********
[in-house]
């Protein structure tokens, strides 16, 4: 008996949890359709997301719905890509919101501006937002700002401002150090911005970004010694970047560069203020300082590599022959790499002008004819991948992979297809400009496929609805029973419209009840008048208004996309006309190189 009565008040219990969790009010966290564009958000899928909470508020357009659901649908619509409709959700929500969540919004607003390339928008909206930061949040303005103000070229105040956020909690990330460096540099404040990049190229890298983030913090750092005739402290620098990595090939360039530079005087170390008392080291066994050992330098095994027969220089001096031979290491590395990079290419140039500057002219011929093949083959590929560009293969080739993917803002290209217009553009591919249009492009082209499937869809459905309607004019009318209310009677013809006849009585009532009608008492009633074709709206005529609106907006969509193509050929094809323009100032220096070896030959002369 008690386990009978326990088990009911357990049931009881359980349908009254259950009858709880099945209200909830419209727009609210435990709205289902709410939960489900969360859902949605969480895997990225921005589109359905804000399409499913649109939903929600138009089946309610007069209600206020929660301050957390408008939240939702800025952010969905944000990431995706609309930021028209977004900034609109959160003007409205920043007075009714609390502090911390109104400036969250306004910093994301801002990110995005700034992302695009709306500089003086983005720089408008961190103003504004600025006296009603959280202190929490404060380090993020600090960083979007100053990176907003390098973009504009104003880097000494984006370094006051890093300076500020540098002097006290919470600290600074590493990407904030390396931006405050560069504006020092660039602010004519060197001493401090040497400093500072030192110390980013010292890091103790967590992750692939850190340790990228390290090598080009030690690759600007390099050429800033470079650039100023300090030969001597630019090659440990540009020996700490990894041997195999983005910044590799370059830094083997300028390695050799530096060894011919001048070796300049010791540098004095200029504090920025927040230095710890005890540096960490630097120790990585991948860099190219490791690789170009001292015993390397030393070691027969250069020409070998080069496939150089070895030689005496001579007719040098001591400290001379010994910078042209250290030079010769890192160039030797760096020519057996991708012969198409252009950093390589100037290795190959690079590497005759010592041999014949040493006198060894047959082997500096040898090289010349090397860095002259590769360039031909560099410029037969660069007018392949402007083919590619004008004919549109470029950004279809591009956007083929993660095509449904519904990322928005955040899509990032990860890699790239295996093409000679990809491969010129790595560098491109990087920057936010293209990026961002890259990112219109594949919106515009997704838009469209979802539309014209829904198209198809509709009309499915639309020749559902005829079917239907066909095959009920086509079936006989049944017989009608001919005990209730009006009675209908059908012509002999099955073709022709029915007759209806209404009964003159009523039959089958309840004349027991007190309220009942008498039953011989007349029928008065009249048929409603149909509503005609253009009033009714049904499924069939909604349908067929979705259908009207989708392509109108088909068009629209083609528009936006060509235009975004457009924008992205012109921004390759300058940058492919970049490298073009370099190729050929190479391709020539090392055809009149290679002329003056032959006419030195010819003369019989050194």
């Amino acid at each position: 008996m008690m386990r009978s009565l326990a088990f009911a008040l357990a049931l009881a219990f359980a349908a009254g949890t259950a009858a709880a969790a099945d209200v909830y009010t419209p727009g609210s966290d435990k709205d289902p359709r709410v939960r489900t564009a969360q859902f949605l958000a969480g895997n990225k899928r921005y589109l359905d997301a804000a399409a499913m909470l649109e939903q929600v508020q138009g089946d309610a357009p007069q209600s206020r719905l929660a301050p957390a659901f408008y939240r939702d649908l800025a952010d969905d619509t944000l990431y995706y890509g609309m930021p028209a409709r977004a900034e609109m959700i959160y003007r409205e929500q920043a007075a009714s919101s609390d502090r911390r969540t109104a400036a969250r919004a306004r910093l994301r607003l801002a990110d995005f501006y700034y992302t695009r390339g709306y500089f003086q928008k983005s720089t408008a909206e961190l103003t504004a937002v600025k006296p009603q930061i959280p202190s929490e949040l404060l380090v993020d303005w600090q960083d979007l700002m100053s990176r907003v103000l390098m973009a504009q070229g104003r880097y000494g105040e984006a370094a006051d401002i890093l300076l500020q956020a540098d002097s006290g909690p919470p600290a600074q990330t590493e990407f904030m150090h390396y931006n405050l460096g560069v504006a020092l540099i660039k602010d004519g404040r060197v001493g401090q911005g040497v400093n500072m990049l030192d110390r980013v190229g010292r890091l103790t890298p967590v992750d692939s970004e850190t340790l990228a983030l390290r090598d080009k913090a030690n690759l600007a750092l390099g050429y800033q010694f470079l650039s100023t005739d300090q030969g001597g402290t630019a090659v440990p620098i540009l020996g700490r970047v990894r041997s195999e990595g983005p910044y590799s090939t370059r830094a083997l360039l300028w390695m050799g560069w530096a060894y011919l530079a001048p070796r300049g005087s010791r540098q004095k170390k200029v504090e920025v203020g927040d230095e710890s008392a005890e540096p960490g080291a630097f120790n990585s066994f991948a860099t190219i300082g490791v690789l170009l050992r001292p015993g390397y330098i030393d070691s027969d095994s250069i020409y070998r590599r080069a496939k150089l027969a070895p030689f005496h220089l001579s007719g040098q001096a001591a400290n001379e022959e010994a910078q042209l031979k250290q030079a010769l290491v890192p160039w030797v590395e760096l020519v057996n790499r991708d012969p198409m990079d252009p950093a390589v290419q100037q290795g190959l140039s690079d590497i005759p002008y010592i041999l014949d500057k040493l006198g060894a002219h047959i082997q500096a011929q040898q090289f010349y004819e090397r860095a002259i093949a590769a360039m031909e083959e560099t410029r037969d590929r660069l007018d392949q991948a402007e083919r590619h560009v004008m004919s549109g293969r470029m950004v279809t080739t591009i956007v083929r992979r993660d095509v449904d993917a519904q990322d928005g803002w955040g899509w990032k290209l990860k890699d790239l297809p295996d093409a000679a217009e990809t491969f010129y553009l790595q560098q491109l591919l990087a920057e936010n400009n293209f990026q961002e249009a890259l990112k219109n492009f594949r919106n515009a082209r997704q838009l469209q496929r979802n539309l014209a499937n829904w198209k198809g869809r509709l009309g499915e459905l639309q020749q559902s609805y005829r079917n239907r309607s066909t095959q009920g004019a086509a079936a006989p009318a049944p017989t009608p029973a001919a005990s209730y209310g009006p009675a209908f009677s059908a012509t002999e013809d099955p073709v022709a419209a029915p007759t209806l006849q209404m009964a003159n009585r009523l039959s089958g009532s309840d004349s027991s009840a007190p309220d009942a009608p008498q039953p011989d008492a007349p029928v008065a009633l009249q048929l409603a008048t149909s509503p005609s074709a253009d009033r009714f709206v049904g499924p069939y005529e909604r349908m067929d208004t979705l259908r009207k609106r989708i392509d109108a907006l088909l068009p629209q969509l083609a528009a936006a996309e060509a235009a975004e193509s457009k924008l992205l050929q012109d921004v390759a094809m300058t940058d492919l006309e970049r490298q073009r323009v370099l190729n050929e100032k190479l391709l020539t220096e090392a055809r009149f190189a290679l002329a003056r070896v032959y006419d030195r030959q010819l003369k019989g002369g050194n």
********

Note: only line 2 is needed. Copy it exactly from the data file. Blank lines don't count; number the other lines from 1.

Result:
């Protein structure tokens, strides 16, 4: 008996949890359709997301719905890509919101501006937002700002401002150090911005970004010694970047560069203020300082590599022959790499002008004819991948992979297809400009496929609805029973419209009840008048208004996309006309190189 009565008040219990969790009010966290564009958000899928909470508020357009659901649908619509409709959700929500969540919004607003390339928008909206930061949040303005103000070229105040956020909690990330460096540099404040990049190229890298983030913090750092005739402290620098990595090939360039530079005087170390008392080291066994050992330098095994027969220089001096031979290491590395990079290419140039500057002219011929093949083959590929560009293969080739993917803002290209217009553009591919249009492009082209499937869809459905309607004019009318209310009677013809006849009585009532009608008492009633074709709206005529609106907006969509193509050929094809323009100032220096070896030959002369 008690386990009978326990088990009911357990049931009881359980349908009254259950009858709880099945209200909830419209727009609210435990709205289902709410939960489900969360859902949605969480895997990225921005589109359905804000399409499913649109939903929600138009089946309610007069209600206020929660301050957390408008939240939702800025952010969905944000990431995706609309930021028209977004900034609109959160003007409205920043007075009714609390502090911390109104400036969250306004910093994301801002990110995005700034992302695009709306500089003086983005720089408008961190103003504004600025006296009603959280202190929490404060380090993020600090960083979007100053990176907003390098973009504009104003880097000494984006370094006051890093300076500020540098002097006290919470600290600074590493990407904030390396931006405050560069504006020092660039602010004519060197001493401090040497400093500072030192110390980013010292890091103790967590992750692939850190340790990228390290090598080009030690690759600007390099050429800033470079650039100023300090030969001597630019090659440990540009020996700490990894041997195999983005910044590799370059830094083997300028390695050799530096060894011919001048070796300049010791540098004095200029504090920025927040230095710890005890540096960490630097120790990585991948860099190219490791690789170009001292015993390397030393070691027969250069020409070998080069496939150089070895030689005496001579007719040098001591400290001379010994910078042209250290030079010769890192160039030797760096020519057996991708012969198409252009950093390589100037290795190959690079590497005759010592041999014949040493006198060894047959082997500096040898090289010349090397860095002259590769360039031909560099410029037969660069007018392949402007083919590619004008004919549109470029950004279809591009956007083929993660095509449904519904990322928005955040899509990032990860890699790239295996093409000679990809491969010129790595560098491109990087920057936010293209990026961002890259990112219109594949919106515009997704838009469209979802539309014209829904198209198809509709009309499915639309020749559902005829079917239907066909095959009920086509079936006989049944017989009608001919005990209730009006009675209908059908012509002999099955073709022709029915007759209806209404009964003159009523039959089958309840004349027991007190309220009942008498039953011989007349029928008065009249048929409603149909509503005609253009009033009714049904499924069939909604349908067929979705259908009207989708392509109108088909068009629209083609528009936006060509235009975004457009924008992205012109921004390759300058940058492919970049490298073009370099190729050929190479391709020539090392055809009149290679002329003056032959006419030195010819003369019989050194």